By Michael Goldstein
By Dennis Romero
By Sarah Fenske
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By LA Weekly
By Dennis Romero
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Still, the studio is placing its trust in Shadyac, whose movies (Ace Ventura, The Nutty Professor, Liar Liar and Patch Adams) don’t please snot-nosed critics but satisfy lame-ass audiences. Now, even the long-standing relationship between the director and Universal is frayed. That became evident a few weeks ago when he blew up at a studio marketing meeting, bitch-slapped executives, fired his own marketing consultants Buffy Shutt and Kathy Jones, and generally created mayhem. “He was completely out of control,” one insider told me. Said another: “He was abusive, aggressive and obnoxious.”
Even though the director calmed down later and apologized, even though he always gets nervous before his movies open, Shadyac was unusually maniacal because he thought Universal wasn’t buying enough TV time. “I’m not seeing any ads, and I don’t know why,” he said to the assembled group of about 30. “I’m only hearing about all the other summer movies, and nothing about mine.” Since his blowup, Shadyac is looking right on the money, and Universal is looking wrong.
Warner’s Harry Potter commercials were already on the air in May, even though it doesn’t open until July 11. But not Evan Almighty. Though TV ads started popping up recently on Nickelodeon and networks, the studio was also marketing the pic in nontraditional ways, such as 50-city screenings aimed at church groups and religious leaders. Also, movies like Spider-Man 3 and Pirates of the Caribbean 3, which opened on the same day in markets around the world, garnered humongous global marketing budgets, whereas Evan Almighty spent the usual $50 million for a domestic-only release. Shadyac wanted the marketing for his $210 million pic to increase accordingly, to at least $80 mil.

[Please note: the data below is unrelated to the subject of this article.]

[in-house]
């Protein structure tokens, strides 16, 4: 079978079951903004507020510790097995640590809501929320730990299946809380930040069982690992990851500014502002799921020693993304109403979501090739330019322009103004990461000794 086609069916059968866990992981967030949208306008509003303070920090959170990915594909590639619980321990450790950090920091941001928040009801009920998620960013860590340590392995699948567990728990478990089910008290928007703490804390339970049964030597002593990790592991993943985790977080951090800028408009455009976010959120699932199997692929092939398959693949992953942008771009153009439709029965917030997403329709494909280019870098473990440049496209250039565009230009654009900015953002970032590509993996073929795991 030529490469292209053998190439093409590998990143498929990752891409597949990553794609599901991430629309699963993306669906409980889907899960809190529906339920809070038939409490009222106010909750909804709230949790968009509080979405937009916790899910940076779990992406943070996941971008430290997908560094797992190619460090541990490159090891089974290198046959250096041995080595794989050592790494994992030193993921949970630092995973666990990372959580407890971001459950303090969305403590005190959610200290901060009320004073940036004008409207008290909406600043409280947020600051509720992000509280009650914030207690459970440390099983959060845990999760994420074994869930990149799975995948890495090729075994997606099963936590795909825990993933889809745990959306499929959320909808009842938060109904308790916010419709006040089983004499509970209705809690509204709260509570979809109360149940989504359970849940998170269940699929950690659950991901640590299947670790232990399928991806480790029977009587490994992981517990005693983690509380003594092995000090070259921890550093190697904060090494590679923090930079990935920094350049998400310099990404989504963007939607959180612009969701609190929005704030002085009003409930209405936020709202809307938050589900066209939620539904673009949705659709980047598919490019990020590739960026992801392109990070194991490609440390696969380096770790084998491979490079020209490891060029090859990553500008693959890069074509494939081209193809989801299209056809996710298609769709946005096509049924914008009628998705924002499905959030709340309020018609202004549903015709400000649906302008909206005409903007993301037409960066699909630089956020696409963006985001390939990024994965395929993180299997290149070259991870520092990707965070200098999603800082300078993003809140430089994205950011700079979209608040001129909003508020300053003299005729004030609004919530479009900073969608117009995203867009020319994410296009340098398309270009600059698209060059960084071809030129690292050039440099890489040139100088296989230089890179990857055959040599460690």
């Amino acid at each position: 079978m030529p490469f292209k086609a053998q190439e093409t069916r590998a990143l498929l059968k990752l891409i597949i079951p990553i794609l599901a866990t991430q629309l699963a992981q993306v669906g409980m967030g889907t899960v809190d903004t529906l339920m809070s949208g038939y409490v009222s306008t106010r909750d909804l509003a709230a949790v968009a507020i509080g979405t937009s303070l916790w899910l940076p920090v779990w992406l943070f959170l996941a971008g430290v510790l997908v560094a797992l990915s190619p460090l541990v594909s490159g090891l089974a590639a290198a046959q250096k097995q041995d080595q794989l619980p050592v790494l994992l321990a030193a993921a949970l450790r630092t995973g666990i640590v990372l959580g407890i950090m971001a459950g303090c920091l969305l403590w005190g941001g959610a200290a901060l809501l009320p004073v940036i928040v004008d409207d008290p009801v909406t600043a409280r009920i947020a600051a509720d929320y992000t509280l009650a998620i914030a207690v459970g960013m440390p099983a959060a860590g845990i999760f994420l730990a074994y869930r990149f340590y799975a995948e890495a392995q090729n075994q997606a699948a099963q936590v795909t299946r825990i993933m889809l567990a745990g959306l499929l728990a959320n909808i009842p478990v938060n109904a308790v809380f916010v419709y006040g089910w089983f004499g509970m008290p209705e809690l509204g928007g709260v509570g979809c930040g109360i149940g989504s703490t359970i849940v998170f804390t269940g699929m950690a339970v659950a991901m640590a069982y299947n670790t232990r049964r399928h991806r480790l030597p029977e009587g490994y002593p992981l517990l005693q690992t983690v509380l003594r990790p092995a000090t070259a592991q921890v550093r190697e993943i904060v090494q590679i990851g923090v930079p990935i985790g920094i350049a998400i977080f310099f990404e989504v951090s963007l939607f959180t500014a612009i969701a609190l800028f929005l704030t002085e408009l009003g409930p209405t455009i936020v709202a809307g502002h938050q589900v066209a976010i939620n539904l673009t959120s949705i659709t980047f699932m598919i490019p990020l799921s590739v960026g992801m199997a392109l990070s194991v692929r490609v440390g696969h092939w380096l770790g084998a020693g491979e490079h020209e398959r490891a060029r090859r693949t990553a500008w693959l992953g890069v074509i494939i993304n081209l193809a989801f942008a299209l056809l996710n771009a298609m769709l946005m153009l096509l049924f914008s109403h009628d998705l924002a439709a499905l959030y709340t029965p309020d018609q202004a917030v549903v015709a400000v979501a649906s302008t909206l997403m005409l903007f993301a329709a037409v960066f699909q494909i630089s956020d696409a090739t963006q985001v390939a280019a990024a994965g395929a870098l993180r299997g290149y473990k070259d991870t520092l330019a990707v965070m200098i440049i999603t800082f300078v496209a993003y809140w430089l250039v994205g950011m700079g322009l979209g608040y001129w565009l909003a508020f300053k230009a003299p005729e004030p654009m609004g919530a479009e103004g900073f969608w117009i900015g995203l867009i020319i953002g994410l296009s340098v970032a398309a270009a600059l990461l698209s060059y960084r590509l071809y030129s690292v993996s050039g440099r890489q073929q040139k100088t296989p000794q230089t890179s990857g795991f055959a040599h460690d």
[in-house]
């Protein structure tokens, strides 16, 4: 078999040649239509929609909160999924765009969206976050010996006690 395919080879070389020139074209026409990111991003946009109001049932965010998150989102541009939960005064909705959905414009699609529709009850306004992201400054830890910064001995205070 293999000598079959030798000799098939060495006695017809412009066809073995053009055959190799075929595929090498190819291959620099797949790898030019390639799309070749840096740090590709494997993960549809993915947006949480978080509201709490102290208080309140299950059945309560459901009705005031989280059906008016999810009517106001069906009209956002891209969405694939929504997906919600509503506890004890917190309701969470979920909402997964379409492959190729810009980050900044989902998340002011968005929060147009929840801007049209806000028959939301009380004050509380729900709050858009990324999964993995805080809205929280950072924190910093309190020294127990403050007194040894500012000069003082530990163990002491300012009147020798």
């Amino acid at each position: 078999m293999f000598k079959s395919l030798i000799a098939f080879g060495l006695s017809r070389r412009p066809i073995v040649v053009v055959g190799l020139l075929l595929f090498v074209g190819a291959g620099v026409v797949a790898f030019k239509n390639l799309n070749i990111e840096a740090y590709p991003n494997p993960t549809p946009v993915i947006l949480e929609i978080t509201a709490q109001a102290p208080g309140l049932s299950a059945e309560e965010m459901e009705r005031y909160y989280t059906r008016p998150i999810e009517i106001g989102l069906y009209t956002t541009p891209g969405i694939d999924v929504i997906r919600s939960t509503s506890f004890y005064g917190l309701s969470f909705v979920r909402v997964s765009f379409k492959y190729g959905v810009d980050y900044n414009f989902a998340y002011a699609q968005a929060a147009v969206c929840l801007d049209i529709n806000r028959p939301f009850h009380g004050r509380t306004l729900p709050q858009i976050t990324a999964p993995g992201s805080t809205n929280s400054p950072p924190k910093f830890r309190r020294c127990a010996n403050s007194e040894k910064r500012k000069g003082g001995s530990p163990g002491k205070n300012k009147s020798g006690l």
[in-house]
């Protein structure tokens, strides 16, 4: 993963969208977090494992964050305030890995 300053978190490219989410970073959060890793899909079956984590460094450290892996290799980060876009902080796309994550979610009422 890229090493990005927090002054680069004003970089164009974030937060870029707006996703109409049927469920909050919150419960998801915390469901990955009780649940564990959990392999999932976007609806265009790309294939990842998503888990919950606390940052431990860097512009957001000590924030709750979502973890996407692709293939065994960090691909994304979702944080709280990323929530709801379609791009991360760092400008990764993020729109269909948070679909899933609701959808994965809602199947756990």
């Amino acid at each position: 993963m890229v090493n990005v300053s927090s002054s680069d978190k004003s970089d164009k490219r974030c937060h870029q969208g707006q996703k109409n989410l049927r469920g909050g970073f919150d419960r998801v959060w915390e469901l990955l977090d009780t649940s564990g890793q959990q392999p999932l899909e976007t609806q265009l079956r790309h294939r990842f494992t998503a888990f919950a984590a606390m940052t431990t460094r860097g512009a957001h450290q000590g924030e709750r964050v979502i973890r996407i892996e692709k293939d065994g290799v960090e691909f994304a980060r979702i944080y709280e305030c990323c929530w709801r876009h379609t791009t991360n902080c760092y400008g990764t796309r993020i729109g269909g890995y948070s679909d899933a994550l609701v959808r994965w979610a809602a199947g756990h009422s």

The studio balked. “The problem is, Tom wants people seeing TV ads for Evan Almighty on the equivalent of the Super Bowl every five minutes. But we’re not just going to throw money away because Tom wants to become part of the big summer-blockbuster culture,” a studio insider told me. Get real. That’s exactly how it’s done.
Whose fault this is, Universal’s or GE’s, is debatable. “It’s no secret that GE is looking for ways to cut costs, and one of the places those people look first is movie marketing,” a Uni source explained. “The parent company keeps asking, ‘Why do we have to buy so much network time? And why so early? And why can’t we buy it just a week before?’ ”
Presently, box-office gurus anticipate a $50 million opening weekend (though Uni is talking an understated $40 mil) but then expect attendance to fall off sharply. That’s because of competing films like Disney/Pixar’s Ratatouille, which opens June 29 and is garnering great reviews, and DreamWorks/Paramount’s Transformers, which opens July 3 and is tracking gigantic. That means Evan Almighty may need a miracle to get to movie heaven. Otherwise, it’s straight to hell.
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